Seattle Zoo Moves Birds Inside As Avian Flu Outbreak Grows

SEATTLE — Woodland Park Zoo is moving several of its birds indoors and out of public view as a precautionary measure to protect species most at risk for catching H5N1, a highly pathogenic avian influenza that has been detected in flocks in several Western Washington counties.

The zoo’s announcement arrived the same day that state agriculture officials confirmed new infections in Clallam County, bringing Washington to at least a half-dozen since the first was detected less than a week ago in Pacific County. Officials said avian flu was detected in two unrelated backyard flocks, with a dozen geese in one and 10 chickens in the other, and the birds had contact with wild waterfowl.

The state Department of Agriculture is urging flock owners to take special precautions to prevent the risk of infection and spread.

“Now is the time to be extra disciplined, even if it seems extreme,” said Dr. Amber Itle, the state veterinarian. “If flock owners could remain diligent for just a few weeks until the waterfowl complete their migration north, we should be able to get through the worst of it with lower impact.”

In Seattle, Woodland Park Zoo said it was focusing on protecting the species at highest risk of exposure to wild birds, including raptors, peacocks, penguins, flamingos, cranes, ducks and swans. Birds that cannot feasibly me relocated indoors will have temporary roofing installed on their enclosures, and walk-through aviaries will be closed until further notice.

“Because avian influenza is transmitted by contact with infected wild birds or with their fecal matter, moving our birds inside and away from any other birds is the safest control measure we can take,” said Dr. Tim Storms, the zoo’s director of animal health. “This is an alarming disease for birds with a high mortality rate which requires proactive measures.”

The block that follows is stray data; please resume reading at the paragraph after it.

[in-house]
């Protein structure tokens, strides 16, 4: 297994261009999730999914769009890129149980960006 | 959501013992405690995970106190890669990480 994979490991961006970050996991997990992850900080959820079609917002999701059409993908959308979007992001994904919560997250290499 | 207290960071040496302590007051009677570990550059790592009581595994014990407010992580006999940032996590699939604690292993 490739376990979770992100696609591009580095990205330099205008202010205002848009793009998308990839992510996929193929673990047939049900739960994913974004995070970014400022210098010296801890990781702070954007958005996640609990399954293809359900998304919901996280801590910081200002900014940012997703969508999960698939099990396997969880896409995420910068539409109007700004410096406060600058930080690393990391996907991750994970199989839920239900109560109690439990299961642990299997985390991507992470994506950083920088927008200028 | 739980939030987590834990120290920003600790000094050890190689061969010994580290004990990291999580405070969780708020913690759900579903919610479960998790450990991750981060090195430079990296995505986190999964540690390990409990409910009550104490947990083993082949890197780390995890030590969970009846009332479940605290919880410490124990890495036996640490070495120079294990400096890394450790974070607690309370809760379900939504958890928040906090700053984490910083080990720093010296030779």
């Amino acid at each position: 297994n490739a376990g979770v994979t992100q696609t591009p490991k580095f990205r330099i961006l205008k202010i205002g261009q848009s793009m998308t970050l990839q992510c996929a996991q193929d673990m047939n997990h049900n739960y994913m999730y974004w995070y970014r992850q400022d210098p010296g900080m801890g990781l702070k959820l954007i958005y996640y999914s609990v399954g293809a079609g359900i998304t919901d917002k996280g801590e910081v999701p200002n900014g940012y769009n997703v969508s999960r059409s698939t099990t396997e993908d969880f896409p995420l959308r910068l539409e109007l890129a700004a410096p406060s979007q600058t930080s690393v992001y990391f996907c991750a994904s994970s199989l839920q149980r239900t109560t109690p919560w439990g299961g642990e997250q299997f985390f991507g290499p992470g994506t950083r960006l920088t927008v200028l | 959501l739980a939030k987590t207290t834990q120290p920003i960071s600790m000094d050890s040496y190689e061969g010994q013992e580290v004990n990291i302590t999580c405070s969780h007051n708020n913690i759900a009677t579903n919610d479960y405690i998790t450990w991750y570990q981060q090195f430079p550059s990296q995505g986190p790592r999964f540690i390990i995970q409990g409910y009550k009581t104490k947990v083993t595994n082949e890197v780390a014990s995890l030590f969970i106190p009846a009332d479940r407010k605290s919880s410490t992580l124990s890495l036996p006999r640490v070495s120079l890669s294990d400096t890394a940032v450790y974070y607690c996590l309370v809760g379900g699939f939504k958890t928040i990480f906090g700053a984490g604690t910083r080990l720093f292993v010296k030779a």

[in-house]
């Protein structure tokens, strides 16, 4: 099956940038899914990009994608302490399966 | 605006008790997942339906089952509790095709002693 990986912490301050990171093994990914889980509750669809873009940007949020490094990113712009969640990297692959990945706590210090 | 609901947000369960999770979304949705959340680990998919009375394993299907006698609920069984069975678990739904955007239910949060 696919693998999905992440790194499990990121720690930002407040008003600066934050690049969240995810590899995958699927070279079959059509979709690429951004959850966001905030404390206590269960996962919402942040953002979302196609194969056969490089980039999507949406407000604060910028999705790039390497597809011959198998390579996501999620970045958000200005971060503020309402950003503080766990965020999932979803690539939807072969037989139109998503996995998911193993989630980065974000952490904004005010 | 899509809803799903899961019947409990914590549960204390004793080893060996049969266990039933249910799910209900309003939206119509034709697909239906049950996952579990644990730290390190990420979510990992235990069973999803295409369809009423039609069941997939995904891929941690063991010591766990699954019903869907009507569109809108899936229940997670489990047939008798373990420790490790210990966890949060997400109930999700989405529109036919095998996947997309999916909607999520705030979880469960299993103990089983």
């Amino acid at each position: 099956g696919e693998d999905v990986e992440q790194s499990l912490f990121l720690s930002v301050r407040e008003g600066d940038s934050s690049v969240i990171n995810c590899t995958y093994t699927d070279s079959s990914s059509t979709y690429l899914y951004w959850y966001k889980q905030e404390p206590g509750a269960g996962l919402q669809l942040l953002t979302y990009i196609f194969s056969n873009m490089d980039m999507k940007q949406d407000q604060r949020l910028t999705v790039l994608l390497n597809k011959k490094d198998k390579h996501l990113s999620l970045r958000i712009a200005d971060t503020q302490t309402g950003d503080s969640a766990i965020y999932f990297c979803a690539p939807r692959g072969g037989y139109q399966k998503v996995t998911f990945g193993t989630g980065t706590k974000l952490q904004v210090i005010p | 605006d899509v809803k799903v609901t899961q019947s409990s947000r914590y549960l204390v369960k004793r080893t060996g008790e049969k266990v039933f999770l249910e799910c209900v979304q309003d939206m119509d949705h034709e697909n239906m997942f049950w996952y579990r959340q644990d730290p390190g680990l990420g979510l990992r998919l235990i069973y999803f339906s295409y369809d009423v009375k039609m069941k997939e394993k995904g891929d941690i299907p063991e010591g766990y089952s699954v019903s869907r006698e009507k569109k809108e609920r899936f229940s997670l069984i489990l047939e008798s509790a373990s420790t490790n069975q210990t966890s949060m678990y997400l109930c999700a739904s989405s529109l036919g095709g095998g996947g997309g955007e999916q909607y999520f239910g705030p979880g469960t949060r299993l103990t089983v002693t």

In addition to closing the aviaries and moving the birds, the zoo will temporarily suspend up-close contact with “ambassador birds,” like owls and hawks. Visitors can expect to see signs explaining why many popular exhibits are empty.

“We know many of our visitors will be disappointed they won’t be able to see birds that are most at risk of avian flu, especially our popular penguins and flamingos,” said Sheri Horiszny, the zoo’s chief operations officer. “We are confident our visitors and members will understand we have our animals’ best interests in mind and understand our decision to keep our birds indoors and protect them from the highly contagious and potentially deadly avian influenza.”

The zoo has a special team in place to coordinate its avian influenza prevention efforts and response, along with participating in the state’s broader bird flu surveillance program. Zoo officials said a health team will test any zoo or wild birds showing symptoms or found dead and report any infections to the state.

According to the Centers for Disease Control and Prevention, the risk of human infection is considered very low.

Source: Bellevue Patch